“Say no to drugs.”
We’ve all heard those words. Whether it was from our parents, our teachers or TV advertisements. However, saying “no” to temptations – whether they be as serious as drugs or as simple as an extra slice of cheesecake – isn’t that easy.
But is it possible that there is a way to say “no” that makes it more likely that we will be able to resist the temptation?
They separated the students into two groups. Both groups were self-proclaimed dieters with the intentions of cutting out sweets. They were both offered Hershey’s kisses and asked to resist the temptation to eat them overnight. One group was given the instruction to resist by saying “I can’t eat chocolate” and the other was given the instruction to say, “I don’t eat chocolate”. Then they were supposed to bring back the same Hershey’s kisses the next day to prove that they had indeed resisted the temptation (the researchers marked the kisses to ensure that nobody cheated by bringing in different ones).
The next day, only 39% of those who said, “I can’t eat chocolate” were able to resist the temptation. While 62% of those who said “I don’t eat chocolate” were able stay strong! This experiment has been repeated many times over with different age groups and temptations and always yields similar results. The bottom line, saying “I don’t” works almost twice as well as saying “I can’t”!
WHY “I DON’T” WORKS BETTER THAN “I CAN’T”
There are several reasons that saying “I don’t” works better than “I can’t” and they are all about your identity. Think about what you’re really saying when you use, “I can’t”. You’re saying that you would eat the chocolate, but there is some outside reason that is preventing you from indulging. It doesn’t matter if that outside reason is an experiment or a diet plan, you see it as some factor that is preventing you from having what you really want.
However, when you say, “I don’t” you are identifying as someone who doesn’t eat chocolate. You’re no longer identifying as a person who deep down really wants chocolate, you’re now sending the message that you’re someone who simply doesn’t eat chocolate. By using this language, there are 3 messages sent to your brain that help you resist the temptation.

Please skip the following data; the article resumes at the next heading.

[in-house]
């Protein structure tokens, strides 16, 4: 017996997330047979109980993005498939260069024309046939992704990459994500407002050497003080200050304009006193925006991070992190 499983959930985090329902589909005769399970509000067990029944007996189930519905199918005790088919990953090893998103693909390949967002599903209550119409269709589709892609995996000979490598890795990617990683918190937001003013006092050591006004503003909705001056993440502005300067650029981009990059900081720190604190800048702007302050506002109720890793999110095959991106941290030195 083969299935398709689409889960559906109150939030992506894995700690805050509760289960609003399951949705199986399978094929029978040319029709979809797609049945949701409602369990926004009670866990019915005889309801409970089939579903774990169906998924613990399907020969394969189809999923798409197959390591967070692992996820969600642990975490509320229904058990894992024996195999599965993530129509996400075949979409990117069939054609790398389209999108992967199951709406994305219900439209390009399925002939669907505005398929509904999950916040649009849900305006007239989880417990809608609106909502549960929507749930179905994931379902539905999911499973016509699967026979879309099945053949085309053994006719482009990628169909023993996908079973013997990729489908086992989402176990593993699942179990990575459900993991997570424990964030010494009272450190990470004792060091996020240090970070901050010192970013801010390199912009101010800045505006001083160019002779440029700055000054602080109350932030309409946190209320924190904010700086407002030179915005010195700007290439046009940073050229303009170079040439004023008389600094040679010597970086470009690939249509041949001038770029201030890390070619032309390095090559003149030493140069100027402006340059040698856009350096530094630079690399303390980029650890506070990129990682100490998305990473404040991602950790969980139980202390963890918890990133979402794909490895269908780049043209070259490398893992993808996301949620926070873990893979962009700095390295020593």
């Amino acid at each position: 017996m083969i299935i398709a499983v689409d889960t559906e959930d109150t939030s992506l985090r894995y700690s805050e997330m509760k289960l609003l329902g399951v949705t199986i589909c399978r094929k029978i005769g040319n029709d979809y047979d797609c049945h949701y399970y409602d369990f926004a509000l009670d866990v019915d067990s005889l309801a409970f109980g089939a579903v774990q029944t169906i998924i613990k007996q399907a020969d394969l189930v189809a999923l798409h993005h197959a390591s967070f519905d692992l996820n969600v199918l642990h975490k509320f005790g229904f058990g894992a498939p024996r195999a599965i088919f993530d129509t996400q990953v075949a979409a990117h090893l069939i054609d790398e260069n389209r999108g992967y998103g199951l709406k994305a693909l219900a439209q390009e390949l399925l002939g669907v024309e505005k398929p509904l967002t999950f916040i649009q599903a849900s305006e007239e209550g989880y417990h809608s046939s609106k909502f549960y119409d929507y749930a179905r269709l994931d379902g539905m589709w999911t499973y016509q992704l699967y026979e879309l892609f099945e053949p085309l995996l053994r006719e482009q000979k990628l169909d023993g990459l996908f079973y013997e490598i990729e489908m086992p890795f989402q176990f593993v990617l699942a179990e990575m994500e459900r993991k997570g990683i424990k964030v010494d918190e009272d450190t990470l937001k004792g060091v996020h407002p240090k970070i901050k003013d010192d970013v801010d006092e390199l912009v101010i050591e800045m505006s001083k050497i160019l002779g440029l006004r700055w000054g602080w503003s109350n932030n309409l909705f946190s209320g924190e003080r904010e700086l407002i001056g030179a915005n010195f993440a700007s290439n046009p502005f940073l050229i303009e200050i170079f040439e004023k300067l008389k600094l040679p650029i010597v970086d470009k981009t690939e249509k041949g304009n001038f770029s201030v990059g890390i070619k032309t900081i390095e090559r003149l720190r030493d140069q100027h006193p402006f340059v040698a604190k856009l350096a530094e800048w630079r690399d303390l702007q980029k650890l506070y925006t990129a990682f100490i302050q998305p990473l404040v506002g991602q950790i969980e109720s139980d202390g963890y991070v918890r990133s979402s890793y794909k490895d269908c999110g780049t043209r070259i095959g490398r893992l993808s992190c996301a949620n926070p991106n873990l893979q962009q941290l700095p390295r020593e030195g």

1. You have control over your own decisions.
You’re sending an empowering message to your brain that you are not imprisoned by outside factors. You have control over yourself and what you do.
2. You identify with the person you want to be.
Whether your goal is to eat healthier, to read a book or to exercise more, by using empowering language like “I don’t” you’re sending the message that you identify with the person you want to become more than the person that you are right now. You’re sending the message that “I’m a person who eats healthy, so I don’t eat chocolate.”
3. You won’t just achieve, you will become.
The best finding in this study wasn’t from the initial ability to say no, it was from a 9-month follow-up with the participants. Those who used the “I don’t” language were not only able to resist the temptation up front, but they were much more likely to stick with their weight loss! 
When you say, “I can’t”, even if you summon the willpower to resist every temptation during your diet, as soon as that diet is over you’re going to give in. Your plan is over now, so bring on the chocolate! Whereas people who say, “I don’t” aren’t just sticking to a goal that will eventually be achieved, they are becoming the person they want to become. And that will last far longer than a 90-day diet or workout plan ever will.
“What you achieve by reaching your goals isn’t as important as who you become by reaching your goals.” – Zig Ziglar
Whenever we set goals, we see a before and after picture in our heads. We see who we are now, we see who we want to be, and then we set a plan to bridge the gap. The more that we can identify with the person we see in that after picture, the more likely we will be able to not only achieve the goal, but stick with it. Simply using empowering language like “I don’t eat chocolate”, “I don’t miss deadlines” or “I don’t skip workouts” can have dramatic effects on our ability to identify with our “after picture” selves. And if we can act like the person we want to be, we are well on our way to actually becoming them!
- Patrick, Vanessa M., and Henrik Hagtvedt. "“I Don’t” versus “I Can’t”: When Empowered Refusal Motivates Goal-Directed Behavior." Journal of Consumer Research 39.2 (2012): 371-81